The ensuing fight was brief, and Angel didn’t make a kill. Three of them were unconscious by the time they had him restrained, but that was cold comfort when he thought about the promises he had made to Buffy before he left her room. And to make matters worse, now he had to talk to Spike. Well, at least Drusilla wasn’t going to be torturing him this time.

The conversation didn’t begin quite as he would have expected. “Where is she?” Spike barked as soon as the minions had brought Angel over to him.

“I’m alone,” Angel replied easily, taking some grim satisfaction in knowing that it was the truth. Buffy was safe at home, so the worst that could happen now—-well, the worst that could happen was still pretty bad, but Buffy was safe for the moment.

Spike had no such optimism flavoring his perspective. “Don’t play idiot, idiot. Tell me where you have Dru or start losing bits.”

Angel blinked. Dru? The vampires holding his arms tightened their grip in response to his silence, and Spike rolled his eyes. “Get him tied up. If this is going to take all night so be it.”

It was far more comfortable to be restrained with ropes rather than held by henchmen, especially since they allowed him to sit on the floor with his arms secured to the beam behind him. It was obvious that Spike had put him there to keep him from towering over his wheelchair, but the tactic didn’t make Angel any more concerned, or, it seemed, Spike any less agitated.

“So you lost Dru, huh?” Angel asked casually. “I always wondered how long it was going to take for her to get bored with you.”

“Lester, kick him,” Spike replied.

One of the thugs, a large, oafish type, obligingly kicked Angel in the stomach, and he cringed. It was going to be a long night. “Nice foot,” he said to the thug when he had regained his posture. “Completely functional. All kinds of uses for a good pair of those.”

Spike didn’t rise to the bait. “Anything that happens to my girl,” he warned, “happens doubly to yours. I promise you that.”

“Well, good luck.”

“Are you hearing me you bloody ponce I’ll kill her someone kick him again now tell me what you did with Drusilla or I swear by every—“

Angel interrupted at a yell as soon as he had shaken off Lester’s second kick. “Shut the hell up, Spike! This wasn’t us! I don’t have any idea where Drusilla is.”

Spike looked taken aback for the briefest of seconds, and then must have chosen to ignore whatever instinct told him that he knew when Angel was telling the truth. “Oh, that’s rich...”

“Listen to me. You’ve been after us all night. Buffy didn’t even have time to kidnap a...vampire...” If the answer hadn’t come to him while he was speaking, he might have been able to hide it, but he knew that now it was all too plain that he had just realized something. Spike was watching him avidly. It was time to improvise a new strategy. “But I think I can find her.”

“Why’s that?”

It was hard to tell how much Spike’s gang had figured out and told him about Buffy’s weakness, so an explanation of why the Watchers’ Council might be capturing Sunnydale’s insane vampires was too risky. Angel erred on the side of vagueness: “I heard something tonight, gives me a good lead. You want her back?”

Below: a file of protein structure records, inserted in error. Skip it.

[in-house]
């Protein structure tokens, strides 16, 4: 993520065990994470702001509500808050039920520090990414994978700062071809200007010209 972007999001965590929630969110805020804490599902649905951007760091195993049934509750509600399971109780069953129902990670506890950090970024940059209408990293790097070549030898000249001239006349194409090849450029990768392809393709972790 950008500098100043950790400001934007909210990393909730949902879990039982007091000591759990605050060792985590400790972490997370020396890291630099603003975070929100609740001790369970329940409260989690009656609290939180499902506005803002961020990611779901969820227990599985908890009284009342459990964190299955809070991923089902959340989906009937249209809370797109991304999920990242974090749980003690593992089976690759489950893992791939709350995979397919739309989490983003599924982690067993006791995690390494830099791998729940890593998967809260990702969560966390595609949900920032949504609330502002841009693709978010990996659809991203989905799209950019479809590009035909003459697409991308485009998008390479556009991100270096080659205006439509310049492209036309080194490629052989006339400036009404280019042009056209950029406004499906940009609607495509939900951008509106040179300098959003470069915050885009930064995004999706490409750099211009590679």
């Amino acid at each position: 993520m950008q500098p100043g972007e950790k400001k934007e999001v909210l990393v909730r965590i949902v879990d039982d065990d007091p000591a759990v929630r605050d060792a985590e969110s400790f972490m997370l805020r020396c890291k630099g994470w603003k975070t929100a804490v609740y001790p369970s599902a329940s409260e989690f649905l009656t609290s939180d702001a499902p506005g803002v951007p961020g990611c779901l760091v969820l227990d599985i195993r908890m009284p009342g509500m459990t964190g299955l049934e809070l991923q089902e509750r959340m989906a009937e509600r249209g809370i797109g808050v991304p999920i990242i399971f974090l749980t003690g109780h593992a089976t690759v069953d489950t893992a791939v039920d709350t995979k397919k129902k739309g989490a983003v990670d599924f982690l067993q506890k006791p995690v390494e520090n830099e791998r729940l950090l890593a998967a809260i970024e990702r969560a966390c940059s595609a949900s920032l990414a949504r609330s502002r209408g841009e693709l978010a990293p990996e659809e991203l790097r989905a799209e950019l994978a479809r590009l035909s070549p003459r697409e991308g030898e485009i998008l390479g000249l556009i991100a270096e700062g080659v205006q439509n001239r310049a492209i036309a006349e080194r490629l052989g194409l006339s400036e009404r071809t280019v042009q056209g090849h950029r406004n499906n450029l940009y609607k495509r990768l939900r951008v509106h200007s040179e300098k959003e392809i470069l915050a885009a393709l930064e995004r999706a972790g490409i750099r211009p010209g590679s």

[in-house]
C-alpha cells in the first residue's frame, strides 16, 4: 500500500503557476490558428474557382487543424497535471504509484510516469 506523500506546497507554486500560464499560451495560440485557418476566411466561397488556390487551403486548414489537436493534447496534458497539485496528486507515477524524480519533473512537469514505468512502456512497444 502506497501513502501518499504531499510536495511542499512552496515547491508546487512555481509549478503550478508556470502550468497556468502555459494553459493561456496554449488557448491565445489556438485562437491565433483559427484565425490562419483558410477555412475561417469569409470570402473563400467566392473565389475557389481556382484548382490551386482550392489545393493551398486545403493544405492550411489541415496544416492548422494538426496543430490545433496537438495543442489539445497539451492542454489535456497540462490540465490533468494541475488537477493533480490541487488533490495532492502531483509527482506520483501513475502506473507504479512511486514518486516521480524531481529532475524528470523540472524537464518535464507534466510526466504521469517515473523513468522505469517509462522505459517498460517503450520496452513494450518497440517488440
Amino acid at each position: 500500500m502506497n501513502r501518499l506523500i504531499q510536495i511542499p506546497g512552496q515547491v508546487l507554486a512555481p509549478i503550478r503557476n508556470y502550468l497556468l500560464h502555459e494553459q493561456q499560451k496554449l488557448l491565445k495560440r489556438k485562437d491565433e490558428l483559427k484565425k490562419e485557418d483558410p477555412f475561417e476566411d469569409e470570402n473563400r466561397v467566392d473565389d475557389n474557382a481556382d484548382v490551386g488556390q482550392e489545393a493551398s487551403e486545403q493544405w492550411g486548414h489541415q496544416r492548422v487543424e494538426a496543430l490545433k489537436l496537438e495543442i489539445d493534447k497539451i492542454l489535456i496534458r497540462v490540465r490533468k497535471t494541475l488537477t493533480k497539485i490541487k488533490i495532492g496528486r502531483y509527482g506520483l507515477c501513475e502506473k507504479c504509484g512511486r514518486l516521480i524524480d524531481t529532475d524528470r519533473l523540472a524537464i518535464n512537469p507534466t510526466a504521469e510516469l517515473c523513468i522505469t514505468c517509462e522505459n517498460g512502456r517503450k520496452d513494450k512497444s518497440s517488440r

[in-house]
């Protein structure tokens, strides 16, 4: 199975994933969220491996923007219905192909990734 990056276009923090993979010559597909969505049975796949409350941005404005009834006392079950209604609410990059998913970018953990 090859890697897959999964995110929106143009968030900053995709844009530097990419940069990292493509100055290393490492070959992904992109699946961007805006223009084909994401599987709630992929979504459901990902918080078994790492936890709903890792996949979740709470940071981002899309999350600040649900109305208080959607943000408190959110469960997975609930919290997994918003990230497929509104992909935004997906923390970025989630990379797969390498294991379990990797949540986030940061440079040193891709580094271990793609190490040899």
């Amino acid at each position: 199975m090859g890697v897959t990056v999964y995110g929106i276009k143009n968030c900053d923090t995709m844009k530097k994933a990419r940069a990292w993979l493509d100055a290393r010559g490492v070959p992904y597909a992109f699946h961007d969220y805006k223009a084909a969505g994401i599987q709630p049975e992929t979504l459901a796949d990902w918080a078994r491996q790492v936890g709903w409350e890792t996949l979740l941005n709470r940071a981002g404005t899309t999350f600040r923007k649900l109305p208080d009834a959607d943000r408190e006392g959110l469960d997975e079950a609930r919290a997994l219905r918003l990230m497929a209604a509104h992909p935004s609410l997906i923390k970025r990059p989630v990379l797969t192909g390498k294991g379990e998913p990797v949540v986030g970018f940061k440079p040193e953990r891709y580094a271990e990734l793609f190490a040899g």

Spike leaned forward, his condition still preventing him from looking menacing, but his rage undiminished nonetheless. “Tell me everything you know.”

Angel leveled his gaze and held back a smirk. “You know damn well that’s not how it works.”

Without waiting for a cue, Lester kicked him in the stomach again. Angel restricted his own reaction to a glare, but Spike surprised him by ordering the guards away. The space was too big and open for them to really be alone, but he wheeled himself up closer and lowered his voice to a hiss. “How’s it work, then?”

“You have the Judge?”

Spike raised an eyebrow and then pointed over his shoulder without taking his eyes from Angel. The boxes that Angel had been trying to see from the walkway were indeed the large padlocked kind like the one that Buffy had taken from Ford. He nodded slowly. “And that’s all the pieces?”

“Every one.”

It had been hours since Spike’s henchmen had recovered the arm; they had certainly had time to assemble him if they had chosen. Drusilla’s absence must have been the reason that Spike had forbidden it. She wouldn’t have wanted him to start without her, after all.

Angel delivered his proposal swiftly, in a voice lowered for Spike alone to hear. “I’m going to give you three different addresses and you’re going to divide the pieces up and leave them on the doorsteps. Any of your people encounter any of mine, they walk away. Once that’s done, you put as many guards as you want to on me and we go find Dru. I get her out, she comes back to you, I go my way.”

Spike took a long look at him before answering. “And if she decides to kill you first?”

“Well,” Angel chuckled, “that would be between me and her, wouldn’t it?”

It might not have been the best move, he realized a moment later, to say something so guaranteed to reignite the jealousy that Spike would doubtless always feel over Drusilla’s preference for her sire. Still, he hadn’t lost his knack for manipulating his former family, and he knew without needing to be told that Spike was seriously considering his offer.

When he turned and wheeled away without another word, Angel checked to see that nobody was watching, and then indulged in a small smile. As furious as he still was at Giles for his lies, he had to admit that the man’s confession earlier that night might have saved them all. He had to assume that Giles hadn’t known that the vampire was Drusilla, or he would have said so, but he had mentioned enough of a location for Angel to find it and make the trade.

If this worked, Angel thought, he was not only going to neutralize the threat of the Judge, but would be provided with an excellent excuse not to force himself to kill Drusilla. He might not even have to get on a ship.



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Tags: older'verse